SICK NOTES ARE SICK JOKES. They are also a waste of their time say doctors. Yet employers still insist on workers getting a doctor’s note when they are off sick with something minor, like a cold or the flu.
Dr. Gary Ernest is a longtime family physician in Liverpool, N.S. He says sick notes create several problems for workers and doctors. The first problem for workers is just trying to get in to see a doctor on the day they are sick.
“And for people who can’t get in, or don’t have family physicians, that means they’re trying to get sick notes in walk-in clinics from doctors they don’t know.
“Or even taking it to a worse level, sitting around for many hours in an emergency department just to get a sick note.”
Getting sick from getting a sick note
Requiring sick notes can also spread sickness, says Ernest. Workers who are ill may go to work sick and spread their cold or flu; or, go to a clinic where there are people who are sick and catch something from them.
“This is a poor use of physicians’ time, it doesn’t require a physician’s expertise, it’s a poor use of health-care dollars,” he said. Even worse, says Ernest, is the possibility that somebody with something serious may be delayed getting in to see a doctor by someone with nothing more than a cold.
“It decreases access and, as we all know, access to primary-care physicians, primary-care providers at this point, especially primary-care physicians, is a big problem,” he said.
Ernest said it’s also not right that employees have to foot the bill for a doctor’s note, which can cost around $30.
Ernest said there shouldn’t be a requirement for a sick note if it’s for a minor illness. He said there should be an “element of trust” in office culture.
Employers expect healthcare system to pay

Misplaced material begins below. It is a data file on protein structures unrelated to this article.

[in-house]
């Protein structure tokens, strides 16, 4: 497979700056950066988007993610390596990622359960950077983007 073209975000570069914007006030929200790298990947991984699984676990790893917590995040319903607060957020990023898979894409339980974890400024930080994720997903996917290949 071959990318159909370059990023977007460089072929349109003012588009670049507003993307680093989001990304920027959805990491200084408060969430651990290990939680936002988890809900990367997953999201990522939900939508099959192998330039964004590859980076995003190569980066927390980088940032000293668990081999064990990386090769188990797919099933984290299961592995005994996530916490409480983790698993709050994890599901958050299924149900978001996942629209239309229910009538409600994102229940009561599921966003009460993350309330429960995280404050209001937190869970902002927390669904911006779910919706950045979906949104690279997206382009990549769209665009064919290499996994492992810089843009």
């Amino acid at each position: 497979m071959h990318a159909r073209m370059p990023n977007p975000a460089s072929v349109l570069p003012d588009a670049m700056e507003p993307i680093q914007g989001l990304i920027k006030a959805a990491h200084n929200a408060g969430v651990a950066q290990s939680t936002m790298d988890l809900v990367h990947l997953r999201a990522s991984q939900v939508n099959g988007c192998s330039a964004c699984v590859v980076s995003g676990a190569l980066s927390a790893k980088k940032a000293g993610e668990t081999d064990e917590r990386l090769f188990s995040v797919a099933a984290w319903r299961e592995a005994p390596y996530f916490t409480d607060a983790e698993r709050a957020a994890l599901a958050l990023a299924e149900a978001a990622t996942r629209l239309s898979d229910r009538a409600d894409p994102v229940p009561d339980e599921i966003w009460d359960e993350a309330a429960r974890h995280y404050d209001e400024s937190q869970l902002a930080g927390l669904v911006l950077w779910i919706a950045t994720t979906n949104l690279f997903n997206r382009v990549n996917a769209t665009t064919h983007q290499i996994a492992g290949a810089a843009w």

“When the sole purpose behind a medical appointment is to satisfy an employer’s administrative need, the appointment offers no real health value to the patient,” says Rebecca Casey, the author of a Canadian Centre for Policy Alternatives study on sick notes.
“The doctor is merely responsible for ensuring that the employee isn’t punished for being sick, or that he or she receives any sick pay they are entitled to.”
“Employers who request these notes are essentially externalizing their own management costs onto our healthcare system as a whole,” says Halifax labour lawyer Katrin MacPhee.
Just another way to pry into workers’ private lives
“These kinds of requests show a sense of entitlement on behalf of the employer, and a disregard for patient privacy,” says Casey.
“A patient’s medical record is unlikely to prove that a worker suffered from a cold, but may equip employers with sensitive information that could negatively impact the worker’s employment and expose them to unfair treatment in the future.”
A family physician in Bedford, N.S., says a growing demand for sick notes that are so detailed violate the privacy of his patients.
“The employers should not need to know a medical diagnosis,” said Dr. Paul Young. “All they need to know is that there’s a medical reason for it. I feel like any more information is often just used to hold it against the person.”
Young said he has refused to send a company information he believes breaks the confidentiality line. The company wrote back to say a patient may not get paid unless Young supplied the information they wanted.
Instead of medical notes, which can be costly for employees and time consuming for doctors, some medical offices provide patients with generic letters that can be picked up in clinic waiting rooms or downloaded online.
These letters simply remind employers that flu and colds are common, and ask that they treat employees with kindness as they recover. “While these notes have been effective in deterring some, others may remain adamant about obtaining official documentation,” says Casey.
“As part of the Fight for $15 and Fairness campaign, the Halifax Workers’ Action Centre is fighting for all workers to have access to more sick days, paid sick days, and an end to sick notes for short-term absences,” says MacPhee. When you’re sick you deserve time to rest and recover without having to jump through these unnecessary hoops.